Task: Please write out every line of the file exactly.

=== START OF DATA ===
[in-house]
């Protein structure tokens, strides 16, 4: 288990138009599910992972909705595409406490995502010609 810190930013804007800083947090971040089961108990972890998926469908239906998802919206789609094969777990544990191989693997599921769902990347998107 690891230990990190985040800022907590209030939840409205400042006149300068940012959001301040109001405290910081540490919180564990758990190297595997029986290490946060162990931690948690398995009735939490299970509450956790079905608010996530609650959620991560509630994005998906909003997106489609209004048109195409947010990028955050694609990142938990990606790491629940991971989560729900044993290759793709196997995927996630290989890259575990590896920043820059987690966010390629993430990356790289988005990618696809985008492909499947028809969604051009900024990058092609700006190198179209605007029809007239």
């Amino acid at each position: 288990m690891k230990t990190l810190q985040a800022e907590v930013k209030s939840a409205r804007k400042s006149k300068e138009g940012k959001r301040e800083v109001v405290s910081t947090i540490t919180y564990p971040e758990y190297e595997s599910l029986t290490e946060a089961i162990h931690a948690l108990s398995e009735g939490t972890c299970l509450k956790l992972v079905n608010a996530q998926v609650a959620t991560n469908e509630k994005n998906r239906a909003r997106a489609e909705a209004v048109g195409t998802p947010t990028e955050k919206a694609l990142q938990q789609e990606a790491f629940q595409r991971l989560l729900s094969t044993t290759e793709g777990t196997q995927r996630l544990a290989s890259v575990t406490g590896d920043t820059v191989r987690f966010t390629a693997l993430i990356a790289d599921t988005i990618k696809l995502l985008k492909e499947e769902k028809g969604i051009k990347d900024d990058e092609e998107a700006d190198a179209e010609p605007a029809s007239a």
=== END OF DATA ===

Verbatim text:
[in-house]
């Protein structure tokens, strides 16, 4: 288990138009599910992972909705595409406490995502010609 810190930013804007800083947090971040089961108990972890998926469908239906998802919206789609094969777990544990191989693997599921769902990347998107 690891230990990190985040800022907590209030939840409205400042006149300068940012959001301040109001405290910081540490919180564990758990190297595997029986290490946060162990931690948690398995009735939490299970509450956790079905608010996530609650959620991560509630994005998906909003997106489609209004048109195409947010990028955050694609990142938990990606790491629940991971989560729900044993290759793709196997995927996630290989890259575990590896920043820059987690966010390629993430990356790289988005990618696809985008492909499947028809969604051009900024990058092609700006190198179209605007029809007239």
């Amino acid at each position: 288990m690891k230990t990190l810190q985040a800022e907590v930013k209030s939840a409205r804007k400042s006149k300068e138009g940012k959001r301040e800083v109001v405290s910081t947090i540490t919180y564990p971040e758990y190297e595997s599910l029986t290490e946060a089961i162990h931690a948690l108990s398995e009735g939490t972890c299970l509450k956790l992972v079905n608010a996530q998926v609650a959620t991560n469908e509630k994005n998906r239906a909003r997106a489609e909705a209004v048109g195409t998802p947010t990028e955050k919206a694609l990142q938990q789609e990606a790491f629940q595409r991971l989560l729900s094969t044993t290759e793709g777990t196997q995927r996630l544990a290989s890259v575990t406490g590896d920043t820059v191989r987690f966010t390629a693997l993430i990356a790289d599921t988005i990618k696809l995502l985008k492909e499947e769902k028809g969604i051009k990347d900024d990058e092609e998107a700006d190198a179209e010609p605007a029809s007239a």